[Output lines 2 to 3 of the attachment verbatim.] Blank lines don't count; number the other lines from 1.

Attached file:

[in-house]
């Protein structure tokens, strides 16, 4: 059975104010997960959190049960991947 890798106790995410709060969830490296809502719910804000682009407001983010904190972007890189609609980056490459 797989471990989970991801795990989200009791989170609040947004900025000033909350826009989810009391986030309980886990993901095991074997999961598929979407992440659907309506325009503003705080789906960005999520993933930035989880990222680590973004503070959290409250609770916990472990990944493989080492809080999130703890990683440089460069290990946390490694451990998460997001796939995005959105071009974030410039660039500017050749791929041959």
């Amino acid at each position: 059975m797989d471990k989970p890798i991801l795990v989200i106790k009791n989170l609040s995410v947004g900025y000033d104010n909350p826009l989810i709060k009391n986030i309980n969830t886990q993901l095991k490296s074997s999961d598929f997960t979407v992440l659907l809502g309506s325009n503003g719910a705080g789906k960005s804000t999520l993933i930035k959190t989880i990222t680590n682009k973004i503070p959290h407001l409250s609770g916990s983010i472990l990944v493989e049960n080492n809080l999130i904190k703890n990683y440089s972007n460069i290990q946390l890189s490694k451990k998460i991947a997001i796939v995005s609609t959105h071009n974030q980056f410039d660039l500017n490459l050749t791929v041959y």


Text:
């Protein structure tokens, strides 16, 4: 059975104010997960959190049960991947 890798106790995410709060969830490296809502719910804000682009407001983010904190972007890189609609980056490459 797989471990989970991801795990989200009791989170609040947004900025000033909350826009989810009391986030309980886990993901095991074997999961598929979407992440659907309506325009503003705080789906960005999520993933930035989880990222680590973004503070959290409250609770916990472990990944493989080492809080999130703890990683440089460069290990946390490694451990998460997001796939995005959105071009974030410039660039500017050749791929041959």
């Amino acid at each position: 059975m797989d471990k989970p890798i991801l795990v989200i106790k009791n989170l609040s995410v947004g900025y000033d104010n909350p826009l989810i709060k009391n986030i309980n969830t886990q993901l095991k490296s074997s999961d598929f997960t979407v992440l659907l809502g309506s325009n503003g719910a705080g789906k960005s804000t999520l993933i930035k959190t989880i990222t680590n682009k973004i503070p959290h407001l409250s609770g916990s983010i472990l990944v493989e049960n080492n809080l999130i904190k703890n990683y440089s972007n460069i290990q946390l890189s490694k451990k998460i991947a997001i796939v995005s609609t959105h071009n974030q980056f410039d660039l500017n490459l050749t791929v041959y």